senate Bill S4299

2011-2012 Legislative Session

Prohibits the mailing of credit card applications

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Archive: Last Bill Status - In Committee


  • Introduced
  • In Committee
  • On Floor Calendar
    • Passed Senate
    • Passed Assembly
  • Delivered to Governor
  • Signed/Vetoed by Governor

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Assembly Actions - Lowercase
Senate Actions - UPPERCASE
Jan 04, 2012 referred to consumer protection
Mar 28, 2011 referred to consumer protection

S4299 - Bill Details

Current Committee:
Senate Consumer Protection
Law Section:
General Business Law
Laws Affected:
Amd §520, Gen Bus L; amd §108, Bank L; amd §413, Pers Prop L
Versions Introduced in 2009-2010 Legislative Session:
S1915

S4299 - Bill Texts

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Prohibits the mailing of credit card applications; provides for a penalty of no more than one thousand dollars per occurrence; makes exemptions.

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BILL NUMBER:S4299

TITLE OF BILL:
An act
to amend the general business law, the banking law and the personal
property law, in relation to prohibiting unsolicited mailing of credit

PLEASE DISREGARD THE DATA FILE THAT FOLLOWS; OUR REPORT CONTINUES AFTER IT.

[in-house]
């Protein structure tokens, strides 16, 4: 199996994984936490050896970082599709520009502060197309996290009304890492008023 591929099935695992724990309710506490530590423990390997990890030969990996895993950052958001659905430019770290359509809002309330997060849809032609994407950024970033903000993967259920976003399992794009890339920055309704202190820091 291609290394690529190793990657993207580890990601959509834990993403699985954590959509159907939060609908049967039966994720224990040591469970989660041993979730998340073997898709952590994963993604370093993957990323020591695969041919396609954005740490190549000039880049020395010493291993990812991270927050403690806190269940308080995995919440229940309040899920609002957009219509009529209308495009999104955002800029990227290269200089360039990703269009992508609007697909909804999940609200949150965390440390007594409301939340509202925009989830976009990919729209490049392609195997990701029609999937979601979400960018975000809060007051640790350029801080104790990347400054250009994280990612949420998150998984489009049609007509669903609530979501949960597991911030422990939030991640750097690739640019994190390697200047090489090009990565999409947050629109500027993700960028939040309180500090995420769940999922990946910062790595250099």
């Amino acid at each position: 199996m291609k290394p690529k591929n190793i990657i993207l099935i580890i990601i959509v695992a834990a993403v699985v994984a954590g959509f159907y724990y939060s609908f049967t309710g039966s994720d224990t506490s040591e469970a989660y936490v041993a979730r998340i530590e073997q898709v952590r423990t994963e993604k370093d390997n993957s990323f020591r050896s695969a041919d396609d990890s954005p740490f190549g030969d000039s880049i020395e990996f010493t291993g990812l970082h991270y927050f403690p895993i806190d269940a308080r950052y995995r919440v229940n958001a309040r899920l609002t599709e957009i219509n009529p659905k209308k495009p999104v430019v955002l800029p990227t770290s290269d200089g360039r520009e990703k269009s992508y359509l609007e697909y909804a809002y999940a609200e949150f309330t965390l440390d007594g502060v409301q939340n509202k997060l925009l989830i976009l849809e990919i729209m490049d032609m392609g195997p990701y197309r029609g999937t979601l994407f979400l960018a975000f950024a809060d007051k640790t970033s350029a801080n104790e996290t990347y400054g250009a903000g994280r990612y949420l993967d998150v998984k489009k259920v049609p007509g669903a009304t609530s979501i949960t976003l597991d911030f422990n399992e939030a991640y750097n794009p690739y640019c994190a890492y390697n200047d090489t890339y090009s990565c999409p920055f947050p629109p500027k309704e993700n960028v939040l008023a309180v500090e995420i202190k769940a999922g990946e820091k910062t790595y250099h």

card applications

PURPOSE:
To prohibit the mailing of unsolicited credit card applications.

SUMMARY OF PROVISIONS:
The opening paragraph and subdivision 9 of section 520 of the general
business law, the opening paragraph as added by chapter 200 of the
laws of 1987 and subdivision 9 as added by chapter 485 of the laws of
1996, are amended and three new subdivisions 10, 11, and 12 are added.

Subdivision 10 states that, except as provided in subdivision 12 of
this section, it shall be unlawful for any financial institution,
retail merchant or other person to mail or otherwise deliver any
credit card application or credit card in this state.

Subdivision 11 states that upon conviction of this section, a fine of
no more than one thousand dollars per occurrence shall be imposed.

Subdivision 12 states that this section shall not apply to any credit
card application or credit card when mailed or otherwise delivered
either: (a) in response to a request or application for a credit card;
or (b) as a replacement for a credit card previously issued to the
person to whom the credit card is shipped or mailed.

JUSTIFICATION:
Gary Blesky of "My Generation" writes, "for a generation hooked on
plastic, getting into trouble with credit cards has never been
easier." This problem stems from more than 3 billion offers that the
industry mails out each year. They pull the consumer in with low
introductory rates and then the rates skyrocket up to 19.9 percent
permanently.

In 1991, the last year that America went through a recession, the
country was spending 12.6 percent of its disposable income on
household debt. That ratio has now been raised to 14.1 percent which
is dangerously close to the 15 percent level that financial pros flag
as the line between having debt and having a debt problem. This
reliance on plastic is not likely to diminish now, as the economy
slows and cash gets tighter.

According to Cardweb.com, Inc., an independent research firm that
focuses on the payment card industry, there are currently 281 million